No Vacancy: Turning Empty Spaces Into Cultural Pop-Ups
In recent years, corporate retailers and restaurateurs alike have created pop-up shops, filling vacant commercial and under-used public spaces with temporary shops in order to experiment with concepts and test new markets.
But at a time when vacant space is amply available but expensive to rent or purchase, some of the most innovative uses have come from the arts community.
In 2006, Mayor Michael Bloomberg called the creative sector the “heart and soul” of New York City. But back then a booming real estate bubble was rapidly forcing New York artists into increasingly tiny, functionally inadequate work spaces, if not out of the city altogether.
When the real estate bubble popped in 2008, hundreds of commercial spaces became vacant. And many remain too expensive for retailers and developers to lease or buy them. Nonprofit groups and for-profit projects have found that transforming these empty spaces into unusual, temporary artistic creations presents a viable solution that works equally well for artists, landlords and the city as a whole.
Patching a Hole in the Neighborhood
Anita Durst — the iconoclastic artist granddaughter of controversy-addled Time Square real estate developer Seymour Durst — founded the nonprofit organization Chashama in 1995 to foster a relationship between owners of underused real estate and the city’s emerging artists.
Here’s how Chashama’s model works: Building owners come to Chashama when they have properties they’re having trouble renting. Chashama rents the property itself — generally at a discounted price on a month-to-month basis — and then offers the space to an artist who has an idea for an installation in the space.
For example, Chashama connected artist Rebecca Sherman with an empty storefront at 266 W. 37th St., which she will turn into a multimedia exhibition from Nov. 30 to Dec. 12.
It’s great for the artists, who get gallery space free of charge. But there’s also great appeal for the landlords, particularly ones who own storefronts.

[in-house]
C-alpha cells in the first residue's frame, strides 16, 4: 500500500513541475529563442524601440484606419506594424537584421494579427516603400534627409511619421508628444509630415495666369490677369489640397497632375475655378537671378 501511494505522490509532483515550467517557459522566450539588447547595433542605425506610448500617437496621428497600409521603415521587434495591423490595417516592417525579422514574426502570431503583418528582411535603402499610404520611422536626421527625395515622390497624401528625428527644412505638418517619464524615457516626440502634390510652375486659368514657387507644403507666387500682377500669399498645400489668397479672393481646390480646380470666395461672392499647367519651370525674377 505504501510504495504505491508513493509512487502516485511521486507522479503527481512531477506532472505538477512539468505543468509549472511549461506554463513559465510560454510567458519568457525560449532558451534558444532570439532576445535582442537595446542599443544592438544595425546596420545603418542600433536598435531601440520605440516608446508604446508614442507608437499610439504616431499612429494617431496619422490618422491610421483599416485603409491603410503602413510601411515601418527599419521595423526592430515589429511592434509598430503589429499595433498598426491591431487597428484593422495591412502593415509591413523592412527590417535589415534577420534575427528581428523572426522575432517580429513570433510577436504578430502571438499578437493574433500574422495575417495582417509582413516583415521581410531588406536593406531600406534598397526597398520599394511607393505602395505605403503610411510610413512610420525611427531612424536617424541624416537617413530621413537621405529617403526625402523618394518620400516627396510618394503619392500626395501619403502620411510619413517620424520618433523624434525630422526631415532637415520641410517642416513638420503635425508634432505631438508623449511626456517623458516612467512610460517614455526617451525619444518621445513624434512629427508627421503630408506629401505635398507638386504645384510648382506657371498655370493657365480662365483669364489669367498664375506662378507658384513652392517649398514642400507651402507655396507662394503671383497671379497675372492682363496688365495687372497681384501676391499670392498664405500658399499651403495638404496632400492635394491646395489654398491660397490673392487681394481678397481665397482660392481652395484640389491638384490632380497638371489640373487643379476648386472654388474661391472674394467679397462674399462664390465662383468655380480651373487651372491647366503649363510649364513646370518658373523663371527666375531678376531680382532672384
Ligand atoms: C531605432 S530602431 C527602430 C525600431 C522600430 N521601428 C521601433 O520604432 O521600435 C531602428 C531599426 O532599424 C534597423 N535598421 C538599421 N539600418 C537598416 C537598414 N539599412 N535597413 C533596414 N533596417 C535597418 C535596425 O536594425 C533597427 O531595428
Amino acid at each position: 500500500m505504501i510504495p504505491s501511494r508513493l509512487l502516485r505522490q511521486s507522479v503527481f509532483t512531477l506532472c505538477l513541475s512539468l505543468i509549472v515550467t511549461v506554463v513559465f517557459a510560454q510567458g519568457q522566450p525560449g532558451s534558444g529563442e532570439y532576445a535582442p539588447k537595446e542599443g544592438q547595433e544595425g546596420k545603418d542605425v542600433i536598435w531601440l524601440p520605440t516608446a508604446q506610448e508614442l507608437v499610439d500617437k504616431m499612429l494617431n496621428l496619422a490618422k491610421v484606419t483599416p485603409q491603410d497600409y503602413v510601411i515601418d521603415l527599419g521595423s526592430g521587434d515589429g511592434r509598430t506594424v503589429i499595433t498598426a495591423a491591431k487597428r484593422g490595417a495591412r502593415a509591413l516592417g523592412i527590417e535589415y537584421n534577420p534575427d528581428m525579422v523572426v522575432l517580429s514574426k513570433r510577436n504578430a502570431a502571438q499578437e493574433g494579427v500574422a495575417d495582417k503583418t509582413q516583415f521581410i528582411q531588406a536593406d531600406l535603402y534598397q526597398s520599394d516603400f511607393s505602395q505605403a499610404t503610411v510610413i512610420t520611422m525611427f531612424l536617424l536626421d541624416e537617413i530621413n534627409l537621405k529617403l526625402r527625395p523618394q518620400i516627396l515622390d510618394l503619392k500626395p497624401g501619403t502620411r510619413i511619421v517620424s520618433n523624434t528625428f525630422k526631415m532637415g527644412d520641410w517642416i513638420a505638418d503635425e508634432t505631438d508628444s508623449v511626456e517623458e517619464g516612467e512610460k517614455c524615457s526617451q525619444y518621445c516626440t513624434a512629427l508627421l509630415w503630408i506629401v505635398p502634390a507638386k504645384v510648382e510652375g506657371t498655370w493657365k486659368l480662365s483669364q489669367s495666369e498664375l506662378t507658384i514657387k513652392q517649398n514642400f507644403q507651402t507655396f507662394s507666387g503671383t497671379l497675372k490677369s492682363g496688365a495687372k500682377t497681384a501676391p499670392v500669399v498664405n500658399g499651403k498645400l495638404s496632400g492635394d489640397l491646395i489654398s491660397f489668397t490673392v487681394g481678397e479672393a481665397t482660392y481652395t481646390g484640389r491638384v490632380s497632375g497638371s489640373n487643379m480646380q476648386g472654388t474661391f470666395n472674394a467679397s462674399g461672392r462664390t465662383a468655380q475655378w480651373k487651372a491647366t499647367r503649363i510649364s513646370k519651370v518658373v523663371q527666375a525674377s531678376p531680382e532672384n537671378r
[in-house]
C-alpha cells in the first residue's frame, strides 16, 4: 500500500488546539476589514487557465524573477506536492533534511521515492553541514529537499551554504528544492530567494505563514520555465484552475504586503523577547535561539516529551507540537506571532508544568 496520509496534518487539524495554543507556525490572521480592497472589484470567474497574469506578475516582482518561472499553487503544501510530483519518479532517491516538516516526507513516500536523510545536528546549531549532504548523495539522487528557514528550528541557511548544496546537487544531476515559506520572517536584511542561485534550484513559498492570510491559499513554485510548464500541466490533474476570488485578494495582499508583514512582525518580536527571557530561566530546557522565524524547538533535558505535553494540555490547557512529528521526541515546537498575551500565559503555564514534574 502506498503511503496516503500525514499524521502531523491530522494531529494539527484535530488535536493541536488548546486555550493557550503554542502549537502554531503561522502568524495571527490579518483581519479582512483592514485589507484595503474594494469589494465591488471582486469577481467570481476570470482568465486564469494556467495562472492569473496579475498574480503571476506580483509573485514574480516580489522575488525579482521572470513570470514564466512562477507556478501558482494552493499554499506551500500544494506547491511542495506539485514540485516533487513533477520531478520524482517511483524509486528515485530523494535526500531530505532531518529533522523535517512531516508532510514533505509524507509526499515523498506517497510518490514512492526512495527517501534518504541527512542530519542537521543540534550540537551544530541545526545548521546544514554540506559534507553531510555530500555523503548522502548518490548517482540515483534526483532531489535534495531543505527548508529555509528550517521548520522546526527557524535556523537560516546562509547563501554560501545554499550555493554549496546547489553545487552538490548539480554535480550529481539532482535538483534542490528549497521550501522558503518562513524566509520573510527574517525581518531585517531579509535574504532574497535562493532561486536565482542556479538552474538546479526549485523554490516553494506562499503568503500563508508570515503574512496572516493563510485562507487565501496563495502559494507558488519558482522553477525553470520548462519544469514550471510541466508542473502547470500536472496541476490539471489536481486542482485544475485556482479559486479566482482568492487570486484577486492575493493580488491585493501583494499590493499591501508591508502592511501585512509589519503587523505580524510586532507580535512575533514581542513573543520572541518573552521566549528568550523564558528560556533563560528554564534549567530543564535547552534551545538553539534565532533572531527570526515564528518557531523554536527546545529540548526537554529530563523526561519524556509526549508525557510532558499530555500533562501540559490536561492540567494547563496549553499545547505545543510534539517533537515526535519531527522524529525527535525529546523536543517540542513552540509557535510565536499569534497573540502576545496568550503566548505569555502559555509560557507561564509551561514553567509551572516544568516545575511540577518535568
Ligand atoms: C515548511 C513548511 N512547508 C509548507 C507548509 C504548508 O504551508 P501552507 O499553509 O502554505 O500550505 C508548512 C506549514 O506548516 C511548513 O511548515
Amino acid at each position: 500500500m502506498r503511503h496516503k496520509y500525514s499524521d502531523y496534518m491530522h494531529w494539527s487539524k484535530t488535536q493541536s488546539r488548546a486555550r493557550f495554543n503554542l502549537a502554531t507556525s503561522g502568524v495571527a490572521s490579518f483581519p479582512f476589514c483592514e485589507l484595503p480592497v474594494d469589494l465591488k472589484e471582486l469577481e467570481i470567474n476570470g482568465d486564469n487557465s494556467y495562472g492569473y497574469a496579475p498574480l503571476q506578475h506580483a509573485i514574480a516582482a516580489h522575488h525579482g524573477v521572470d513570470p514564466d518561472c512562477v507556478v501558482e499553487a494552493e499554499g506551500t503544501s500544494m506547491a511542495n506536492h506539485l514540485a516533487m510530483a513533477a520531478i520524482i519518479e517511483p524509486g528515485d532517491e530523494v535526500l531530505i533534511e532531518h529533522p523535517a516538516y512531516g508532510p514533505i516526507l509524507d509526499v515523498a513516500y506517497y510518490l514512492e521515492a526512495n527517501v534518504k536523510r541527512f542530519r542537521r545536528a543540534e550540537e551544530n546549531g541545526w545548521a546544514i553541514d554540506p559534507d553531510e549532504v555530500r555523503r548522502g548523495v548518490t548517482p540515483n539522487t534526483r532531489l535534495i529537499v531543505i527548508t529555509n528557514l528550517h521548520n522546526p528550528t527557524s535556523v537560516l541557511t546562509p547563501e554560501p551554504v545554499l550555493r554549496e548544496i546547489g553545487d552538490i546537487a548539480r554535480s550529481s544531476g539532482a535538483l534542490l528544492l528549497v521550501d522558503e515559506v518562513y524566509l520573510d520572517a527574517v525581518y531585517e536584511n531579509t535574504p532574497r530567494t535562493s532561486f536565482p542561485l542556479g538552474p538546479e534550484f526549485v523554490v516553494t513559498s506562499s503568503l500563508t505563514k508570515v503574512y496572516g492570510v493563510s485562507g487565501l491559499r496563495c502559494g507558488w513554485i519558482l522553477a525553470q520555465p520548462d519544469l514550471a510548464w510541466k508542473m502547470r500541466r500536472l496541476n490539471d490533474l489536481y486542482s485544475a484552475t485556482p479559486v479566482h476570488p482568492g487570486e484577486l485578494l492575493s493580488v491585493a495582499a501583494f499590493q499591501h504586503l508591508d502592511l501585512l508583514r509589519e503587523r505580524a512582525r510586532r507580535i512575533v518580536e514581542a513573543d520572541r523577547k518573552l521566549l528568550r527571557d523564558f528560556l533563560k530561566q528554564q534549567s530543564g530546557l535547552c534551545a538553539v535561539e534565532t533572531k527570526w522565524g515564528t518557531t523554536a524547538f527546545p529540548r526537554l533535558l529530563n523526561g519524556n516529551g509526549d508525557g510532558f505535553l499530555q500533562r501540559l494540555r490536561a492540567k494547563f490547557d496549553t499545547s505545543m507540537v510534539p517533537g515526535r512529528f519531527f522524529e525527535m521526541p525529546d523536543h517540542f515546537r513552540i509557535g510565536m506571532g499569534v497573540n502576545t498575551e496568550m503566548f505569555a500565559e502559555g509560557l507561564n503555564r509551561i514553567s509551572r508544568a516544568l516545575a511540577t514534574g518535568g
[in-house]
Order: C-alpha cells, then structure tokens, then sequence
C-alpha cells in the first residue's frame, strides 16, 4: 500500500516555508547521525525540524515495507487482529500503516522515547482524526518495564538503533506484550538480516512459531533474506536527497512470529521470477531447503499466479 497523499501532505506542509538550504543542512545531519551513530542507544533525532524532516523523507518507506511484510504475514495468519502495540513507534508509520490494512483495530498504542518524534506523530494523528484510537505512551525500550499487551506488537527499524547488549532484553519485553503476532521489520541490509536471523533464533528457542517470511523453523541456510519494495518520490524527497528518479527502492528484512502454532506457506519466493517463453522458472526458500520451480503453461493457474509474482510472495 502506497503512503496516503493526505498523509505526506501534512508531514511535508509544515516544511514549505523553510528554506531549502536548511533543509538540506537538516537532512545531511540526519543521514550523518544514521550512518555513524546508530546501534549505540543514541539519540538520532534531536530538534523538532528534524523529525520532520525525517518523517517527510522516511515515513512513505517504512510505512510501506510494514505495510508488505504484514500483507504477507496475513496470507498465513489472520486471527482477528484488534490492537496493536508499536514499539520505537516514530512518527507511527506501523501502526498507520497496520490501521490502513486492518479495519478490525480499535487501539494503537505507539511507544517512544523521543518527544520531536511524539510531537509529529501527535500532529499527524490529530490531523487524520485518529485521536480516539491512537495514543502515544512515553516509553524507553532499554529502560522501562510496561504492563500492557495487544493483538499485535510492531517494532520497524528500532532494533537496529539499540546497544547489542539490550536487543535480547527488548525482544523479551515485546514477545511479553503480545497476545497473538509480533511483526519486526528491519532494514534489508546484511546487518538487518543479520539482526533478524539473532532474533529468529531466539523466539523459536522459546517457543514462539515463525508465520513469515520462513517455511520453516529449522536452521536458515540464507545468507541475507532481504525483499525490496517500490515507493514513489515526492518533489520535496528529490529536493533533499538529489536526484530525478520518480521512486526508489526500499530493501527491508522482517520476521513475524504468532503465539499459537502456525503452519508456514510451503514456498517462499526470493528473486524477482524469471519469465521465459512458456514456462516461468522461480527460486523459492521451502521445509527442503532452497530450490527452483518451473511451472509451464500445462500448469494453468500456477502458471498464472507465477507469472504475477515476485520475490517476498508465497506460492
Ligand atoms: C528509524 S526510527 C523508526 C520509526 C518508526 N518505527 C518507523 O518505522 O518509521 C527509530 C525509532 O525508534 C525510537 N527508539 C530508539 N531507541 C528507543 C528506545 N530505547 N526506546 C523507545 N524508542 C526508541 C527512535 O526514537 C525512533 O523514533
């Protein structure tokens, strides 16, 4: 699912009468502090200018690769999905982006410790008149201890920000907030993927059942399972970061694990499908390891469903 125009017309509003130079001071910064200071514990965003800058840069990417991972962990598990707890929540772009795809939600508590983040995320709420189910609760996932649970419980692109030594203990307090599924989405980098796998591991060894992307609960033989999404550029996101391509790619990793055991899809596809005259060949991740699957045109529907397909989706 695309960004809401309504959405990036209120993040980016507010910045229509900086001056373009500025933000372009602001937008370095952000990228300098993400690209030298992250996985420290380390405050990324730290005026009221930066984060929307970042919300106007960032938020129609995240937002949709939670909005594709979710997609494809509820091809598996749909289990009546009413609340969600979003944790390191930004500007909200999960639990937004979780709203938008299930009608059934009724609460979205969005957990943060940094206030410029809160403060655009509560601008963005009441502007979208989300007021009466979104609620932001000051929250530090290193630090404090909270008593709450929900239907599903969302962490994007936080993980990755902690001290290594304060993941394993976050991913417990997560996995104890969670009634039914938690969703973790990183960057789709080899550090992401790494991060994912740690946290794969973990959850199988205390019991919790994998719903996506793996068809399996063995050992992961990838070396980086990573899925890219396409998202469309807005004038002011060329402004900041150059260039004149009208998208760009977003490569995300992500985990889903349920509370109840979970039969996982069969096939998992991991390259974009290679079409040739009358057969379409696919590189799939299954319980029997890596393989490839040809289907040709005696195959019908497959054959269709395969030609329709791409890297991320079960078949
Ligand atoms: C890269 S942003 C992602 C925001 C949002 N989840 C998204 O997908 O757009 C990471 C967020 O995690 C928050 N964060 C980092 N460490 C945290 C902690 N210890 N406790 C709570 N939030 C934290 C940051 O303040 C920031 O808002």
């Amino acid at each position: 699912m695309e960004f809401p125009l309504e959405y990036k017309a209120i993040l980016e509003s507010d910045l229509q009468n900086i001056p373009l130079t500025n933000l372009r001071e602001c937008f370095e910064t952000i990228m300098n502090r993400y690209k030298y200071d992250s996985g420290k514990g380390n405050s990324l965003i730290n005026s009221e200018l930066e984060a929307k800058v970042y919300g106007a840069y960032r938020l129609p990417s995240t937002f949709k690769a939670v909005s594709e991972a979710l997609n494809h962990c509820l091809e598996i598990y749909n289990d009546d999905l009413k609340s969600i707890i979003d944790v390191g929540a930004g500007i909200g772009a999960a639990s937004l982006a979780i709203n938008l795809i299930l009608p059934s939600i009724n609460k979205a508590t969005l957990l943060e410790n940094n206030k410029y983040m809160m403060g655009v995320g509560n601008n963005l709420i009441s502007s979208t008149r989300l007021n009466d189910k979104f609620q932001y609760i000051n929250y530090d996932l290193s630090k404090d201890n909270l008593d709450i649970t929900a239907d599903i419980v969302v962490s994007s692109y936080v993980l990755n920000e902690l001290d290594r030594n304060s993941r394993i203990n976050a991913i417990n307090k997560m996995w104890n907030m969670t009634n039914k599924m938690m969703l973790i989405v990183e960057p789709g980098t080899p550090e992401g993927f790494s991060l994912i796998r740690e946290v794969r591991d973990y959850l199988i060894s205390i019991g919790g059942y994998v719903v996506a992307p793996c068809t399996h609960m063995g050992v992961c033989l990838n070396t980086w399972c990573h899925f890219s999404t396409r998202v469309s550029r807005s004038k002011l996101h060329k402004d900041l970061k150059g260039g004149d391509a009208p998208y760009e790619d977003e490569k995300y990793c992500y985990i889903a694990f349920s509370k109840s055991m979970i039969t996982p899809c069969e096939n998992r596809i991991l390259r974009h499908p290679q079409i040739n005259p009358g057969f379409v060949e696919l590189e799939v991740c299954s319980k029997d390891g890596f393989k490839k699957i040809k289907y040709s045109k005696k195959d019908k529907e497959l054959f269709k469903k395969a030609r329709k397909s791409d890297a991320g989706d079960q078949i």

We testified recently at City Council and recommended that a landlord should be able to get a tax incentive for putting an empty space into use. That would encourage people not to leave their spaces empty.
“If a landowner has a building and he knows he can’t use it for a couple of years, there’s a negative energy in the neighborhood. But while we’re there we create a positive energy,” said Durst. In other words, unoccupied space is not only prone to physical deterioration — a turnoff to those who might be interested in a property — it can also drive investors away from surrounding properties and dampen community spirit.
And there’s another benefit for landlords: foot traffic.
“Smart building owners understand that this art in their windows makes their space look more attractive to future renters,” Ellen Scott, creative director of Smart Spaces, told the Daily News . “We’ve found the currency building owners care about most is cash, but not far behind that is publicity.” Smart Spaces is similar to Chashama, but adds an educational component by offering guided walking tours of their temporary exhibits.
Chashama and Smart Spaces both rely on federal grants, such as those provided by the National Endowment for the Arts, but in some cases, private building owners and public institutions will offer spaces rent-free.